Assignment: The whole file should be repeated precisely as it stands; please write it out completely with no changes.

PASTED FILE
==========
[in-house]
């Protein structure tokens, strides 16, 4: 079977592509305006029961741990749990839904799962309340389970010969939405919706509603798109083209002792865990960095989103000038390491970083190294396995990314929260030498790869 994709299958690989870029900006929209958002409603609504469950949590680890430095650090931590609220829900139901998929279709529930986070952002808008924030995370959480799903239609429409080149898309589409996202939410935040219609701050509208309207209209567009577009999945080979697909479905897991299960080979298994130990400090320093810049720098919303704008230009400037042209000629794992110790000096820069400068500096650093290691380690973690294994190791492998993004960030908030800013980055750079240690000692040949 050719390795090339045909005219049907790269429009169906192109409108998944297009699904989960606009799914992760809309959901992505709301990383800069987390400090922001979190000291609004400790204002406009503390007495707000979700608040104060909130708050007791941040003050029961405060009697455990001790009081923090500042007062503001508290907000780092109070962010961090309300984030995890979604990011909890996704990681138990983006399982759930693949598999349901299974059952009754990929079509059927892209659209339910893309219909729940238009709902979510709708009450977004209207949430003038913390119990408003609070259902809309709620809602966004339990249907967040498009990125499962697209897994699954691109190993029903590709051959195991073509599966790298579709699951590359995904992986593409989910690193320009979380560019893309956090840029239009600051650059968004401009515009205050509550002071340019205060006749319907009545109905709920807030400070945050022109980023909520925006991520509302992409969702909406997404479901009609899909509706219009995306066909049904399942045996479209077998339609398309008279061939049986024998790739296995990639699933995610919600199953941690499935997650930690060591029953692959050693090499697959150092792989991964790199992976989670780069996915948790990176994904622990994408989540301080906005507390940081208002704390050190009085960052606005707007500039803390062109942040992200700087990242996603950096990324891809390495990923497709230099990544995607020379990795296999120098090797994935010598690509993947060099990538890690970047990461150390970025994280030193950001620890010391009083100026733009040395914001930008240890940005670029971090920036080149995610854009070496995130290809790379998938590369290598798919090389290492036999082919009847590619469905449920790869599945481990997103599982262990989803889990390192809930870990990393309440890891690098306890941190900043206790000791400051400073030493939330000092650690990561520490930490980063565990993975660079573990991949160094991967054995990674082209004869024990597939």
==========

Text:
[in-house]
């Protein structure tokens, strides 16, 4: 079977592509305006029961741990749990839904799962309340389970010969939405919706509603798109083209002792865990960095989103000038390491970083190294396995990314929260030498790869 994709299958690989870029900006929209958002409603609504469950949590680890430095650090931590609220829900139901998929279709529930986070952002808008924030995370959480799903239609429409080149898309589409996202939410935040219609701050509208309207209209567009577009999945080979697909479905897991299960080979298994130990400090320093810049720098919303704008230009400037042209000629794992110790000096820069400068500096650093290691380690973690294994190791492998993004960030908030800013980055750079240690000692040949 050719390795090339045909005219049907790269429009169906192109409108998944297009699904989960606009799914992760809309959901992505709301990383800069987390400090922001979190000291609004400790204002406009503390007495707000979700608040104060909130708050007791941040003050029961405060009697455990001790009081923090500042007062503001508290907000780092109070962010961090309300984030995890979604990011909890996704990681138990983006399982759930693949598999349901299974059952009754990929079509059927892209659209339910893309219909729940238009709902979510709708009450977004209207949430003038913390119990408003609070259902809309709620809602966004339990249907967040498009990125499962697209897994699954691109190993029903590709051959195991073509599966790298579709699951590359995904992986593409989910690193320009979380560019893309956090840029239009600051650059968004401009515009205050509550002071340019205060006749319907009545109905709920807030400070945050022109980023909520925006991520509302992409969702909406997404479901009609899909509706219009995306066909049904399942045996479209077998339609398309008279061939049986024998790739296995990639699933995610919600199953941690499935997650930690060591029953692959050693090499697959150092792989991964790199992976989670780069996915948790990176994904622990994408989540301080906005507390940081208002704390050190009085960052606005707007500039803390062109942040992200700087990242996603950096990324891809390495990923497709230099990544995607020379990795296999120098090797994935010598690509993947060099990538890690970047990461150390970025994280030193950001620890010391009083100026733009040395914001930008240890940005670029971090920036080149995610854009070496995130290809790379998938590369290598798919090389290492036999082919009847590619469905449920790869599945481990997103599982262990989803889990390192809930870990990393309440890891690098306890941190900043206790000791400051400073030493939330000092650690990561520490930490980063565990993975660079573990991949160094991967054995990674082209004869024990597939």